One hundred million. That's the number of young people across the Middle East and North Africa who will need employment opportunities in the coming decades. When my organization, Education For Employment, began operations in 2006 as a demand-driven answer to Arab youth unemployment, I felt that creating a social franchise model was the best way to meaningfully address an issue of this scale. So I created a network that allows affiliates to access the perspective, credibility, and resources necessary to provide world-class training for youth, place graduates in jobs, and provide on-going professional and volunteer opportunities for alumni.
At the time it was an unorthodox method and I faced strong pushback from potential donors and partners in the US and around the world. They were concerned about relinquishing control to affiliates and what that would do to both quality and efficacy.
Experience has proved that the model works. And in some cases, the turmoil surrounding the Arab Spring has shown that a social franchise is the only effective model in times of great uncertainty.
Running a franchise — social or not — is complex, but there is much to gain for those that surmount the challenges:
- Social franchises craft local solutions to global problems. Although unemployment is a global challenge, there is no one-size-fits all solution. What works in Morocco could fall flat in Yemen. The franchise model empowers local board and staff members to take appropriate action. With deep roots and broad networks in their communities, these leaders mobilize diverse resources and optimize EFE's operations in specific labor, economic, political, and social contexts. The local expertise of EFE affiliates also helps us take advantage of less apparent opportunities and sidestep potential disasters.
- Local legitimacy leads to resiliency. In regions in turmoil, this can be the difference between expanding operations and closing shop. With ethical, networked leaders involved, a franchise model is the best way to keep an organization running in an unstable area where uncertainty or lack of trust can make it challenging for foreign organizations to operate and deploy funds. In Yemen, EFE's local board and staff give the organization credibility, and when the U.S. government withdrew funding from all American NGO's, Yemen-EFE was granted an exemption because it is an entirely local entity.
- Organizations are able to setup and scale rapidly. At EFE, support hubs in the U.S. and Europe provide the local affiliates with access to cutting-edge financial and evaluation systems, links to high-level corporate partners and media outlets, credibility in appealing to major international employers and donors, and expertise in areas such as budgeting and marketing. Sharing curriculum, knowledge and partners among affiliates further speeds setup and scaling. EFE-Egypt, an early affiliate, took almost four years to become operational. EFE-Tunisia, the newest in our network, was up and running with board, staff, funding, and curriculum in under a year.
- Uniform quality and a familiar brand attract valuable partners. We partner with those who see the EFE Network as an effective HR solution. For example, Palestinian-owned Consolidated Contractors Corporation, the largest construction company in the Middle East, employed EFE graduates first in Palestine, and is now sourcing employees from EFE-Tunisia. We also benefit from the support of corporations who see the EFE Network as a regional platform to expand their CSR involvement and increase their return on investment. Intel, for instance, partners with us to deliver entrepreneurship curriculum and start-up support to youth in Palestine, Jordan, Tunisia, Morocco and Algeria.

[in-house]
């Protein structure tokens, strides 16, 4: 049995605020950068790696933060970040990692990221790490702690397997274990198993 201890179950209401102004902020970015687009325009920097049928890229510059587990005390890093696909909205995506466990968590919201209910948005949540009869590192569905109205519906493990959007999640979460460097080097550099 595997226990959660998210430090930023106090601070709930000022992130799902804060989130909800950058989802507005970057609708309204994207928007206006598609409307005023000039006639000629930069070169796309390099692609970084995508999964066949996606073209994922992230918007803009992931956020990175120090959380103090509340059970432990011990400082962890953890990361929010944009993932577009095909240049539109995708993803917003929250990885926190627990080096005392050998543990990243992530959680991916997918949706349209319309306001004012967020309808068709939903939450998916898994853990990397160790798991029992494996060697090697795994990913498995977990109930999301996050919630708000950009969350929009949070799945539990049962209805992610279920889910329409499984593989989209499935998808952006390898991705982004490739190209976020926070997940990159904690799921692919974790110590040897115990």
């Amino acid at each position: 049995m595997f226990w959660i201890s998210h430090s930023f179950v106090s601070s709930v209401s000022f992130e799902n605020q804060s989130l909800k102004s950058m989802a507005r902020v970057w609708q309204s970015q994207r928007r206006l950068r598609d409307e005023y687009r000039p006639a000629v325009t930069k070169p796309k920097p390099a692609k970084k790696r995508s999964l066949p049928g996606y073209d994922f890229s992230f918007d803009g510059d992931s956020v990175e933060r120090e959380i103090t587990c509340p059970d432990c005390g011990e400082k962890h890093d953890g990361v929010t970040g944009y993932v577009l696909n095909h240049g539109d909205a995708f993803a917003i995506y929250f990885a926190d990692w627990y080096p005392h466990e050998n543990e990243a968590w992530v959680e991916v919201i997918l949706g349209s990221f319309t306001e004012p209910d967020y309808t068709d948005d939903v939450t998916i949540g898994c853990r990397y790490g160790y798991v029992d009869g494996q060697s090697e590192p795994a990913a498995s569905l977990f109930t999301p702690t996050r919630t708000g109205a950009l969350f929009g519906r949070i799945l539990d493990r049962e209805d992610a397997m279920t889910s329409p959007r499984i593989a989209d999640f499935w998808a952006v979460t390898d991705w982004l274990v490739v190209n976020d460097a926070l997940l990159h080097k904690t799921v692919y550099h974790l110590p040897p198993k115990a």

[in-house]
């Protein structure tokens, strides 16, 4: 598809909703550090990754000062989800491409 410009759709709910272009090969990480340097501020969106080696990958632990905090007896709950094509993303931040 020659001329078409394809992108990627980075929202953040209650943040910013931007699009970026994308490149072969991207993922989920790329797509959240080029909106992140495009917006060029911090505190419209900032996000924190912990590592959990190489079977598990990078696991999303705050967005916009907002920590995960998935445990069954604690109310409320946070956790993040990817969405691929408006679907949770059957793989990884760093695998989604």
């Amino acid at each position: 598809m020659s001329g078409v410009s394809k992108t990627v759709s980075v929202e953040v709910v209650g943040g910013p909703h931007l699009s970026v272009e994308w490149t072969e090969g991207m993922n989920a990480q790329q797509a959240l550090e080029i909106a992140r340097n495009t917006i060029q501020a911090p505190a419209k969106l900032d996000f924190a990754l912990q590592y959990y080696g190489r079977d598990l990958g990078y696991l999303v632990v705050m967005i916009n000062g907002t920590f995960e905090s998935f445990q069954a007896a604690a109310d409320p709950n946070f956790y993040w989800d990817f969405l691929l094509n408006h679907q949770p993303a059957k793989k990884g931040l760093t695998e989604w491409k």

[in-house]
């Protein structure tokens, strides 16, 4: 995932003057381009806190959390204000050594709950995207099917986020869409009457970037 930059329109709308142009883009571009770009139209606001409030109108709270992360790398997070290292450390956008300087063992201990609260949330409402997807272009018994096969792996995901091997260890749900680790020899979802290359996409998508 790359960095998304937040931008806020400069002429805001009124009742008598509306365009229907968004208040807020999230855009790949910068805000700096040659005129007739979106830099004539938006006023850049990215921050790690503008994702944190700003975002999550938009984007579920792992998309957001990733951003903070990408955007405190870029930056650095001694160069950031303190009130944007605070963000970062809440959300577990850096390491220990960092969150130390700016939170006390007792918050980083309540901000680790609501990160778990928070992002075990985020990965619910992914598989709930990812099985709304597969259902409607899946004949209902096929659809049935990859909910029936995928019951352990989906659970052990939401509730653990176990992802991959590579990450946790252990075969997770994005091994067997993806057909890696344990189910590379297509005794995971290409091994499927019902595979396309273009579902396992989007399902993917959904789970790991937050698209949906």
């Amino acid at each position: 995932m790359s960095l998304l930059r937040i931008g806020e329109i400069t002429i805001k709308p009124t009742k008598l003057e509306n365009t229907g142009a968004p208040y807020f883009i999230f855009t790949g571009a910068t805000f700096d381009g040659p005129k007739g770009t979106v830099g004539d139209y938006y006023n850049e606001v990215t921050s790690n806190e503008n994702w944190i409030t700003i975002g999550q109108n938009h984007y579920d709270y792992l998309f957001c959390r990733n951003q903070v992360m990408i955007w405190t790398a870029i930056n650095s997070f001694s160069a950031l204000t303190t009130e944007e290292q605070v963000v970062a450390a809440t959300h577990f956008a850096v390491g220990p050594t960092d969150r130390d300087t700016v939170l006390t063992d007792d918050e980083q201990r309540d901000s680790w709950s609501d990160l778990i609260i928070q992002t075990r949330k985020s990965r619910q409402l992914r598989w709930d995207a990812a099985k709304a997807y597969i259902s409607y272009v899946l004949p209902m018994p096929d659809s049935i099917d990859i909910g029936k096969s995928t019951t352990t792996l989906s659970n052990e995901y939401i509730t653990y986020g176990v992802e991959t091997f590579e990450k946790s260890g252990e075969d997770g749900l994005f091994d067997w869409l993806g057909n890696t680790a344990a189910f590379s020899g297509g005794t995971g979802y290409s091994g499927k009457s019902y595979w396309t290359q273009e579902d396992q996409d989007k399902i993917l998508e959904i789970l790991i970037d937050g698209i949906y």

Establishing EFE as a franchise has been an interesting journey, and one that has given me valuable insights into developing a successful social franchise. To those doing the same I would offer the following advice:
- Get local "skin in the game." Local funding helps to defray startup and operating costs, cements commitment to the mission, and gives local supporters a meaningful stake in its success.
- Find ethical, networked leaders at the local level. Guidance and input from trusted local contacts can provide crucial information on the reputation of potential board and staff members, who will build the reputation of the organization.
- Choose a viable context. Identify a country of operation that is stable enough for a sustained intervention and whose government does not view your work as threatening. EFE chose countries where, despite the turmoil or challenges, there were sufficient government and social structures to enable us to operate.
- Build a strong, local board. The first step to setting up is always to identify 6-12 powerful, dedicated and insightful women and men who are prepared to build the organization from the ground up. These individuals are crucial to securing local financial support, building credibility, and greasing the wheels in negotiations with businesses and bureaucracies.
Over the years, EFE has used these guiding principles to make many critical decisions on where to expand — and where not to. Despite the complexities these principles sometimes present, our experience is that when they are in place, the social franchise model can be a powerful way to make progress in times of instability.
Insights from HBR and the Bridgespan Group